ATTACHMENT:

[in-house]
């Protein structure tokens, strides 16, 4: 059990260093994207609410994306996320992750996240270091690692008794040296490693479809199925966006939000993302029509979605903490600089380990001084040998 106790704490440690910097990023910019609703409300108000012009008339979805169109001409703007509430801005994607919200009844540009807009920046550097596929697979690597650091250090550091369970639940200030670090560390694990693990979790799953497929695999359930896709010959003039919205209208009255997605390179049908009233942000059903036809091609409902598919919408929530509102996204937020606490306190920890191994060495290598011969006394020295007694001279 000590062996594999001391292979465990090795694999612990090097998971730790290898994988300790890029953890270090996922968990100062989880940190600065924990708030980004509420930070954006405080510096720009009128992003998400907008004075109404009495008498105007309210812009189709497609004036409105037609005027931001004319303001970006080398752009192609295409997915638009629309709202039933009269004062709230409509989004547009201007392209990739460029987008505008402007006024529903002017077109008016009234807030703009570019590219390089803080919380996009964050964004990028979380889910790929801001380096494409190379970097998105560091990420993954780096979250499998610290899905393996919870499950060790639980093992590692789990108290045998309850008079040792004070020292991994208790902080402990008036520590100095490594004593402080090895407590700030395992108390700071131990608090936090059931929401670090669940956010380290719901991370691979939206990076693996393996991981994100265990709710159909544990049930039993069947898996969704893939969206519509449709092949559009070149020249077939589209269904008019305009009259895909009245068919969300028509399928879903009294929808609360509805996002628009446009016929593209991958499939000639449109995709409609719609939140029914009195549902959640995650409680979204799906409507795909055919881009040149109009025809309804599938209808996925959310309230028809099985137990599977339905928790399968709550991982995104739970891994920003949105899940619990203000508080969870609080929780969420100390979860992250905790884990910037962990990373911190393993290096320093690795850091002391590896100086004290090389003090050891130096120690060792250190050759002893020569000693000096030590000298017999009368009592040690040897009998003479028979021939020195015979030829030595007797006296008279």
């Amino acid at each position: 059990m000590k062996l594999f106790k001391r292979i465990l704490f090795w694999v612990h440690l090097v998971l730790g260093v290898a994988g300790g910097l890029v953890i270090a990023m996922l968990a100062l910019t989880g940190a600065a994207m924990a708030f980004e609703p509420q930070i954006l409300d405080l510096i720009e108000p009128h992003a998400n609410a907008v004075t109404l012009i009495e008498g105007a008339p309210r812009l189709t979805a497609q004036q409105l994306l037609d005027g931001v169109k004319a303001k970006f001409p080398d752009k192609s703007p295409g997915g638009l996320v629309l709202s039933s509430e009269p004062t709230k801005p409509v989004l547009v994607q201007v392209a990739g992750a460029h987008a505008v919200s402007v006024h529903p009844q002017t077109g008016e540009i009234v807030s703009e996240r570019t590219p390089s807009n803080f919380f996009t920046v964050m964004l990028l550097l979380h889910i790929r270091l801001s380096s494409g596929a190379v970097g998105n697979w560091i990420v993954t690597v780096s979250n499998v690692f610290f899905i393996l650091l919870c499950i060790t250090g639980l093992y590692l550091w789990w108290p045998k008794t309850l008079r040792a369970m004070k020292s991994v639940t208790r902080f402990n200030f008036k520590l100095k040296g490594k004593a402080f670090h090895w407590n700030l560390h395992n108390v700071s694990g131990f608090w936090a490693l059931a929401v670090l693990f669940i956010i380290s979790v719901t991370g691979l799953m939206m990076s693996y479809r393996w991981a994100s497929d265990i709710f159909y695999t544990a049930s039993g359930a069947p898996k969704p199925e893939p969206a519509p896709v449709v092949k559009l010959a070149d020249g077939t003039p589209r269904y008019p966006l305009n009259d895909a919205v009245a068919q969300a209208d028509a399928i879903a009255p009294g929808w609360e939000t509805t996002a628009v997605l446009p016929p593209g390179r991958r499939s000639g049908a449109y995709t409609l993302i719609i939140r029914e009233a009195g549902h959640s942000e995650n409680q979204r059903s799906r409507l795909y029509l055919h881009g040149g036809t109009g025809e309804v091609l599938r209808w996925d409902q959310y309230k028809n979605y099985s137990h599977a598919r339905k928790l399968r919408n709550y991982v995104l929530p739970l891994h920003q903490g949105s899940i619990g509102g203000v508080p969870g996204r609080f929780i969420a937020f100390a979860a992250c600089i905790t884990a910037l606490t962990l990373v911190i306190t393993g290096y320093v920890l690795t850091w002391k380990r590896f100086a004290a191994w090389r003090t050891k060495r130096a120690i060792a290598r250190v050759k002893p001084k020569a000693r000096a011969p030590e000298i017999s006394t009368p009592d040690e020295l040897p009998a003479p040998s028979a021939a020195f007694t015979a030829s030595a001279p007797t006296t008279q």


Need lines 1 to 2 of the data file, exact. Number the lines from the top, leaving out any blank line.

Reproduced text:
[in-house]
């Protein structure tokens, strides 16, 4: 059990260093994207609410994306996320992750996240270091690692008794040296490693479809199925966006939000993302029509979605903490600089380990001084040998 106790704490440690910097990023910019609703409300108000012009008339979805169109001409703007509430801005994607919200009844540009807009920046550097596929697979690597650091250090550091369970639940200030670090560390694990693990979790799953497929695999359930896709010959003039919205209208009255997605390179049908009233942000059903036809091609409902598919919408929530509102996204937020606490306190920890191994060495290598011969006394020295007694001279 000590062996594999001391292979465990090795694999612990090097998971730790290898994988300790890029953890270090996922968990100062989880940190600065924990708030980004509420930070954006405080510096720009009128992003998400907008004075109404009495008498105007309210812009189709497609004036409105037609005027931001004319303001970006080398752009192609295409997915638009629309709202039933009269004062709230409509989004547009201007392209990739460029987008505008402007006024529903002017077109008016009234807030703009570019590219390089803080919380996009964050964004990028979380889910790929801001380096494409190379970097998105560091990420993954780096979250499998610290899905393996919870499950060790639980093992590692789990108290045998309850008079040792004070020292991994208790902080402990008036520590100095490594004593402080090895407590700030395992108390700071131990608090936090059931929401670090669940956010380290719901991370691979939206990076693996393996991981994100265990709710159909544990049930039993069947898996969704893939969206519509449709092949559009070149020249077939589209269904008019305009009259895909009245068919969300028509399928879903009294929808609360509805996002628009446009016929593209991958499939000639449109995709409609719609939140029914009195549902959640995650409680979204799906409507795909055919881009040149109009025809309804599938209808996925959310309230028809099985137990599977339905928790399968709550991982995104739970891994920003949105899940619990203000508080969870609080929780969420100390979860992250905790884990910037962990990373911190393993290096320093690795850091002391590896100086004290090389003090050891130096120690060792250190050759002893020569000693000096030590000298017999009368009592040690040897009998003479028979021939020195015979030829030595007797006296008279």